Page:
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Breath of Fire: Dragon Quarter (PlayStation 2) artwork

Breath of Fire: Dragon Quarter (PlayStation 2) review


"You make the best plan, you execute it…and you still wind up dead. Something of a bitch, isn’t it?"



Whether you believe in Hell or not, there’s no denying it sounds like an unpleasant place.

Fire lashes out, peels away your skin and incinerates your innards; a flame that no water can quench. Screams and shrieks and whines and wails, echoing all around you, drilling past the flesh, past the bone, into your mind. Torment beyond imagination, pain beyond comprehension, suffering without relent. On and on, throughout eternity, ‘til the end of time.

Breath of Fire: Dragon Quarter is a lot like Hell.

Hell is about repetition.

Most RPGs start you off slow; give you a gentle learning curve. The first few bosses are easy to take care of, minimal effort, just enough for you to get a grasp on how the system works. They hold your hand until you're ready, and then start to bring in the tough battles, challenging you only when you’re ready to be challenged.

Dragon Quarter is not like that. Dragon Quarter is going to test you from the first fight against the first enemy in the first dungeon. Before you even make it to the first boss, you’ll likely be tired, winded, running out of potions and down to your last few chunks of HP. You will get your ass kicked and you will have to start all over. ALL OVER.

But that’s how Dragon Quarter works. You see, every battle in Dragon Quarter gives you two kinds of experience points when you win: Regular and Team. Regular experience works how experience regularly works; it goes into each character, raises levels and stats. The team experience, though, is separate from that; think of it as an experience bank. Every time you beat an enemy, it fills up, bit by bit. You can empty it at any time, add it to your regular experience and make your team stronger…but that would be a dumb idea. Because when you die-and you are going to die-the team experience will be the only thing you can bring with you.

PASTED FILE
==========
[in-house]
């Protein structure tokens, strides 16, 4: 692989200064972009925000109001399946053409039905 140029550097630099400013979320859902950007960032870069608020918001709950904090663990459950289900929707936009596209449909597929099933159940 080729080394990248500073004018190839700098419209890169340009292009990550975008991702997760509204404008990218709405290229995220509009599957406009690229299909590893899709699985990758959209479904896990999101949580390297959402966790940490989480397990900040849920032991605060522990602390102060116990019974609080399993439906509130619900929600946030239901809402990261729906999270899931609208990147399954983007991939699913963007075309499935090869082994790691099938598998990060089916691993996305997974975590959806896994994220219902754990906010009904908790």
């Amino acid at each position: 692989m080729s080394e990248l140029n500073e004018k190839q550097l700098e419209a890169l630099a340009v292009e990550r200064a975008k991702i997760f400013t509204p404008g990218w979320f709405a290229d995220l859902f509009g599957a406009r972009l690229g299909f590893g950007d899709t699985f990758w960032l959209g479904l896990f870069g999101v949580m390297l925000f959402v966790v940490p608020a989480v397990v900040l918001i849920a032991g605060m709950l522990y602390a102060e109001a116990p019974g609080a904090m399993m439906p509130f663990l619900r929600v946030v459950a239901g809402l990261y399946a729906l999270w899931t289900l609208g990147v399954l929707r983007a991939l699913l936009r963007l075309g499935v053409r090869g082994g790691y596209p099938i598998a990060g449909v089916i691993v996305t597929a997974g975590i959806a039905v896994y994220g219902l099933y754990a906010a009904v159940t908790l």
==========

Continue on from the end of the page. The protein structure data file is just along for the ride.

Allow me to break this down.

Every time you die in Dragon Quarter, you’re given three options:

1) Start from the last save point, the normal way. Pretty useless; if you get your ass kicked once, you’re going to get your ass kicked twice.
2) Pull back the hand of time a little bit and go back a few steps down your path, with a sizeable chunk of your experience and items intact.
3) Start completely over, with only your team experience, items, and half of your money intact.

Hell is about frustration.

You’ll start over…and over…and over...you’d lose count if the game didn’t do it for you. If you’re wise, you’ll pool your team experience, distributing it among your characters wisely, make them a little stronger each time, getting a little farther each time. There will be times when you just stop, just press pause and stop the game, so you can just think. Think about what different path you should go down this time. Think about what enemies you should avoid this time and which you should engage. Think about which items you should keep, which ones you should store, which ones you should throw away. Every decision you make has an effect, every chance you take could come back to you, every little thing you do adds to the whole.

Your reward? Minimal. Extra cutscenes give you extra scenes, facets of the plot that weren't shown on the first go round. Better than nothing...but not much better.